Let’s move over to Call of Duty’s cousin, Battlefield. Consider the sniper, one of the deadliest weapons in the game. However, things become murky when introduced to distance, the one thing that snipers use to their advantage in the world of Battlefield. Distance increases the skill ceiling in Battlefield, as the game compensates for bullet velocity, making it a projectile weapon. This is the key difference between hitscan vs. projectile weapons. As on the surface, shooting a player with a sniper from a short distance would make it seem like a bullet is traveling in a straight line, but when that same sniper is aiming from a 50m distance, the bullet will stop short of what the player is aiming for. This, in turn, means that the sniper will have to compensate for their distance to hit the enemy where they intend to, aiming the sniper up to change the arc of the bullet, hitting the enemy. This also applies to assault rifles as well. 

Moving back to Call of Duty, in Cold War, all weapons in the game are projectile weapons. This means that every gun the player shoots, whether it’s an assault rifle submachine gun or a sniper, will all have bullet velocity. So, if an enemy is running directly across the player’s vision, and they have to fire at them, the same tactic used in Black Ops 3 isn’t going to work, as the bullets now have to travel the distance between the player and the enemy before counting as a hit. Not only does this take time, but the enemy is going to be out of the way of the bullet by the time the bullet reaches the distance they were at, meaning that keeping the sights on the player while firing isn’t going to work and waste bullets. 

Compensating for the travel time will nail every shot on the enemy, as aiming not on the enemy but in front of the enemy is the key to making the shots count. This also applies to everything done in the newest iteration of Call of Duty. However, projectile weapons are used in previous games, even though some of the weapons are hitscan. 

Consider the grenade launcher in Black Ops 3 or the throwing knife in Modern Warfare 2. These weapons are projectiles, being shot out from a device or thrown from a hand; they have arcs. Players have to aim higher to account for long distances to make the shots count and make for some amazing moments to be posted online. 

Hitscan and projectile weapons are a balancing act, ensuring that the game’s balance is still stable while also making some weapons fun to use and challenging. This balancing act has continued into the world of esports as well.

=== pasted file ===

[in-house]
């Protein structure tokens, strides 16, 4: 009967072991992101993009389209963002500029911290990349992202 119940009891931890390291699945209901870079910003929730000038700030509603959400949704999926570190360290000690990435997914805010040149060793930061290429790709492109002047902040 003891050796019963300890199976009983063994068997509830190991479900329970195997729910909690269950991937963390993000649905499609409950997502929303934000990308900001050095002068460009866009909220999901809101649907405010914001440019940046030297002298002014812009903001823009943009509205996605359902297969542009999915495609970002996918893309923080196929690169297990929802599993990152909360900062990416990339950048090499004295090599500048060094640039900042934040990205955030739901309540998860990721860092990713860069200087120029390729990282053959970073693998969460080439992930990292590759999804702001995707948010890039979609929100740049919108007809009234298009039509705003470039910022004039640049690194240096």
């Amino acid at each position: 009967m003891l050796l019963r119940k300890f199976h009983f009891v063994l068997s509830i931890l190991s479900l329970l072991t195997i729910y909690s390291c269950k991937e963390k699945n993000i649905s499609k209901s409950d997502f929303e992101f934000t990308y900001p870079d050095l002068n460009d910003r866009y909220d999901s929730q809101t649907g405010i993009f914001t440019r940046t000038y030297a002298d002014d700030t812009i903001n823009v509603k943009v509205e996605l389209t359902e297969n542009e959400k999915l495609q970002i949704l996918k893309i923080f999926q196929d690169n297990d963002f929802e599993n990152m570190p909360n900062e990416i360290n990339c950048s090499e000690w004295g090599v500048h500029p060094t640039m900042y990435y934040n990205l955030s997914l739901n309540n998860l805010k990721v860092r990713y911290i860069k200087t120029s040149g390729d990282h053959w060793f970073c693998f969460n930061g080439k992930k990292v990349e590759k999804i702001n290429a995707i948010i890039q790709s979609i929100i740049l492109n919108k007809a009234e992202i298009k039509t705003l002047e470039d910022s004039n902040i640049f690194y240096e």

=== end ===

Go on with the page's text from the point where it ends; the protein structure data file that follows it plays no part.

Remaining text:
The Importance of Weapon Choice in Esports

When it comes down to it, the choice of weapons for esports players is something that players have to consider when choosing to be part of a team. Much like players pick classes in overwatch, players on a call of duty or CSGO team play specific roles to counter and play against the opposing team to gain the upper hand. Each player’s role has adverse effects on the rest of the team, from playing an offensive position by taking point during the match or waiting behind to take out enemy players from a distance. 

In games like CSGO, the power of a team is imperative, but aside from tactical planning in the game, it’s also about reaction time, as the weapons ladened in the world of CSGO competitive are all hitscan weapons. Being the game that CSGO is, the mechanics of the game themselves have the weapons as hitscan. This changes the game completely from other games like Call of Duty because of the consistency of landing shots. Shooting other players is all about reaction time rather than compensation on top of reaction time. Moving the focus to another competitive scene, such as the Call of Duty League and Apex Legends, compensation is key for more than one reason. 

For games like Call of Duty, team coordination can only get players so far, as carrying out orders is one task. Putting a CSGO player in a Call of Duty lobby, they’re going to have a short moment where they realize that bullet velocity in the game is something that needs to be taken into account. Making the game requires the ability to have a faster reaction time and the skill to make quick, calculated decisions when aiming their character to compensate for bullet velocity in the game. The player also has to be able to hit their shots.

This also applies to games like Apex Legends, as most battle royale games have projectile weaponry. Players who engage at long ranges in Apex Legends, Fortnite, and Warzone must compensate for bullet velocity while playing. Like all games with projectile weaponry, short-range combat requires less compensation than long-range because the bullets won’t have to travel as far as they need to.

There’s a reason that more developers these days are aiming to use projectile weaponry in their FPS titles, and that all boils down to the fact that it makes combat more engaging. The difference between hitscan vs. projectile weapons is that hitscan weapons put the players into combat where the game’s name is point and shoot, making the game feel more like a western standoff than an actual firefight. And while games can be engaging in other ways aside from the combat, such as game modes, TDM and more recent Call of Duty titles have changed over the years, including titles before Cold War.